The last competent Ayutthayan king was Borommarachathirat III, who ruled from 1733 to 1758. He took over by winning the civil war that broke out on the death of his predecessor, and afterwards, to prevent future civil wars, he divided the country’s manpower between thirteen princes instead of three, so that none could seize the throne by himself. Modern Thais shorten this king’s name to Borommakot, meaning “The King in the Urn.” This is a reference to royal funeral customs; in Siam, Laos and Cambodia, the body of a deceased king is kept in a large urn, in a seated fetal position, until cremation time. Because of the chaos that came after his reign, Borommakot was the last Ayutthayan king to receive a proper funeral.


Borommakot also gets credit for saving Therevada Buddhism in its homeland, Sri Lanka. By his time Sri Lankan Buddhism had declined so badly, in numbers of followers and quality of teaching, that the remaining monks turned to Siam for help. Borommakot sent two monks to Sri Lanka, and these holy men ordained new monks and purified existing teachings and practices. The school they established was called Syamvamsa, and it still exists today. For that reason, today’s Thais claim that their country has replaced Sri Lanka as the true headquarters of Buddhism.


Burma’s weakness in the early eighteenth century encouraged Manipur, the nearest Indian state, to launch a series of raids into Burma, from 1714 to 1749. Soon other enemies of the Burmese kings tried their luck, too. Chiangmai revolted against high taxation in 1727, and two Burmese invasions failed to regain control, meaning that Chiangmai was now independent.


In the Mon city of Bago, the Ava-appointed governor was assassinated in 1740, and the local government elected Smim Htaw Buddhaketi, an ethnic Burmese noble related to the royal family in Ava, as the first king of a restored Hanthawaddy kingdom. Smim Htaw Buddhaketi got the job because he spoke the Mon language and his sympathies were with the Mons, but otherwise wasn’t kingly material; before his election, he had been a monk. Consequently he let the man appointed as prime minister, an ethnic Shan named Binnya Dala, run the new kingdom for him. In 1742 the Mons began moving up the Irrawaddy River, sending raids into Upper Burma and capturing Prome and Toungoo, the original home of the ruling Burmese dynasty. The Burmese retalited by taking the Mon city of Syriam in 1743, but the Mons soon recovered it. Then in 1747 Binnya Dala forced Smim Htaw Buddhaketi to abdicate, and Binnya Dala now became the second — and last king.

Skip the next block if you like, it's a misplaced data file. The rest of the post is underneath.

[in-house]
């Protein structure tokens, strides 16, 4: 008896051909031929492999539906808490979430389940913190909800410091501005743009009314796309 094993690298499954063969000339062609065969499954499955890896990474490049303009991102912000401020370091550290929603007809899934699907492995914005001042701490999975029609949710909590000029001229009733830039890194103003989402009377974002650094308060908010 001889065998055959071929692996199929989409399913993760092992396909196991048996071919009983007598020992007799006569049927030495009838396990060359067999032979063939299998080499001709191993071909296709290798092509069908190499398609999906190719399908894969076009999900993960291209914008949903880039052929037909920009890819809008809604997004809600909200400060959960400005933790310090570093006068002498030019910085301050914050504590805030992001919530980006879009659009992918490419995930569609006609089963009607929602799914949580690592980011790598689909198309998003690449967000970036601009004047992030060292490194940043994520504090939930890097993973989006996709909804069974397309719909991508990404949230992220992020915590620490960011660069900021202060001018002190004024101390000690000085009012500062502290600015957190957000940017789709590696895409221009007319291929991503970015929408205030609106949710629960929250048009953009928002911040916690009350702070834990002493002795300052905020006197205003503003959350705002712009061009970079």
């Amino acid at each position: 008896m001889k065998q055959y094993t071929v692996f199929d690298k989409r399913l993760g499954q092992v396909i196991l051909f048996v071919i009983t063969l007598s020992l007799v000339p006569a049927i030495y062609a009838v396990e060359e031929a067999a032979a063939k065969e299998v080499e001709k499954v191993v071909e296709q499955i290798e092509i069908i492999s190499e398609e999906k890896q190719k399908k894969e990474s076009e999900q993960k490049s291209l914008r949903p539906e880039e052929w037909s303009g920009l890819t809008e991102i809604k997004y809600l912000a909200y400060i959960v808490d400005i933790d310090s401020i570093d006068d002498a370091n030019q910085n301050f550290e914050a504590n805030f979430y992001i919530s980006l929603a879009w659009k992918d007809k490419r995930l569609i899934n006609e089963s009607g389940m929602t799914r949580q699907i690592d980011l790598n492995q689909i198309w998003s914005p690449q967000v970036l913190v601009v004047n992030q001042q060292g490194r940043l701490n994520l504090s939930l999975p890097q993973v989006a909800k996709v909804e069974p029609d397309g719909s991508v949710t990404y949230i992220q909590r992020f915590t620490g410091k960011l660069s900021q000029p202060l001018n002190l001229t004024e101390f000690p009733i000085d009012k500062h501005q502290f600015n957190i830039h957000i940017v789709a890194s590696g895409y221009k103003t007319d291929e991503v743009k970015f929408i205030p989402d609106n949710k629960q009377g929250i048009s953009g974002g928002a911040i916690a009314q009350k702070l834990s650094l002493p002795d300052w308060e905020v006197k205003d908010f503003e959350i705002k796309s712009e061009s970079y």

For the whole decade of the 1740s, the Burmese civil war continued on a small scale. By the beginning of the 1750s, both sides had acquired foreign friends; China sent troops to Ava, while France gave military aid, mainly ships, to help the Mons. In addition, the Mons had recruited a few Dutch and Portuguese mercenaries. The European aid was more effective; with it, Binnya Dala launched an all-out invasion up the Irrawaddy that conquered Upper Burma, captured Ava in 1752, and brought the Toungoo dynasty to an end. The last king of Ava, his family and court, and all the court records of Ava, were taken away to Bago.


The Mon rule over Upper Burma was brief, for the Mons had defeated the Burmese king, but not his people. Even before Ava fell, the Burmese began to rally around a new leader, a village cheiftain named Aung Zeya. He was a handsome, charismatic leader, and when he saw there was no hope for Ava, he proclaimed himself king, changed his name to Alaungpaya, meaning “The Victorious,” and declared his home village, Shwebo, the new capital. Thus, he founded the Konbaung dynasty, the last dynasty to rule Burma, and became the founder of the third Burmese empire. On the other side, the Mon king made a capital mistake by withdrawing two thirds of his army from Upper Burma; he figured that after taking Ava, the war had become a mopping up operation, and he would not need the whole force for that. This allowed Alaungpaya to gain control over most of the Burmese villages and towns without much opposition; even the nearest Shan states paid homage to him. At the beginning of 1754, Alaungpaya took back Ava for the Burmese, and realizing that he was losing control over Upper Burma, Binnya Dala sent the army against Shwebo, but it was too late; Alaungpaya defeated the Mons easily.